Twitter Shakeup: 5 Executives Leave

In a major management shakeup, Twitter is saying goodbye to its senior vice president of engineering Alex Roetter, vice president of human resources Skip Schipper, vice president of global media Katie Stanton, senior vice president of product Kevin Weil, and Vine general manager Jason Toff.

Apart from Toff -- who announced his departure separately -- the soon-to-be-ex executives have all “chosen to leave the company,” Twitter CEO Jack Dorsey insisted in a Sunday-night tweet.

Unconfirmed reports suggest that Dorsey had a hand in their exits -- a claim that the second-time CEO called “inaccurate press rumors.”

Dorsey also announced that Adam Bain, Twitter’s COO, will be given additional responsibilities, including oversight of the company’s revenue-related product teams, its media team and its human resources team. This expanded role is only temporary.

Adam Messinger, the social giant’s chief technology officer, will now oversee a single group that will encompass engineering and consumer product, design and research, user services, and the company's mobile development platform, Fabric.

Twitter has seen few successes since its IPO in 2013. Rather than right its ship, Dorsey has seen Twitter’s stock nearly halve since his return last October.  

As evidenced by the company's sorry stock price, investors don’t seem to be impressed by Dorsey’s direction, from Twitter’s first hardware investment to plans to give up its defining 140-character limit.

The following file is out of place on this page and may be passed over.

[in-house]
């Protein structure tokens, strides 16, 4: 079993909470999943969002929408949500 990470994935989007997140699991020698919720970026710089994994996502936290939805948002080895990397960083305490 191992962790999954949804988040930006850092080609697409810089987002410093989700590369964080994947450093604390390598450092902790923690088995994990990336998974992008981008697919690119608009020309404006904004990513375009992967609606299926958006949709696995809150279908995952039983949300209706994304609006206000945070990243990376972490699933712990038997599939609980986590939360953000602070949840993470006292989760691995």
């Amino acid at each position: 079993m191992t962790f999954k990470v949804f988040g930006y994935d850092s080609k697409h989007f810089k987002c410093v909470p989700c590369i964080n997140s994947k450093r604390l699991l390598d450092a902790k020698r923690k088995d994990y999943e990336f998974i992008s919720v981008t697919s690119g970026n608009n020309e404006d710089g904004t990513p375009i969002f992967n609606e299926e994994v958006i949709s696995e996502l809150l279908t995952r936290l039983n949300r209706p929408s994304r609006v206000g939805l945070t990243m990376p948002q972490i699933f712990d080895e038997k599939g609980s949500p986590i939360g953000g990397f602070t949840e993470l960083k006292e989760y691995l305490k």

Along with slumping user engagement, Twitter is failing to meet analysts’ revenue expectations. Late last year, in fact, the company said it expected fourth-quarter revenue to reach between $695 million and $710 million -- considerably lower than analysts’ estimates of nearly $740 million. 

While maintaining its buy rating on Twitter, Pivotal Research analyst Brian Wieser just reduced the company’s price target from $43 to $34. Wieser cited “slightly diminished revenue expectations over a multi-year time horizon, and more because of higher capital costs we think are appropriate given reduced confidence investors will have in the stock and the company.”

Separately, Facebook is poised to take up Twitter’s market share with Notify, its recently launched app that encourages users to subscribe to push notifications from various content providers.

No small side project, the new Notify app debuted with more than 70 big-name publishers, including Bloomberg, Comedy Central, CNN and The Weather Channel.

Next story loading loading..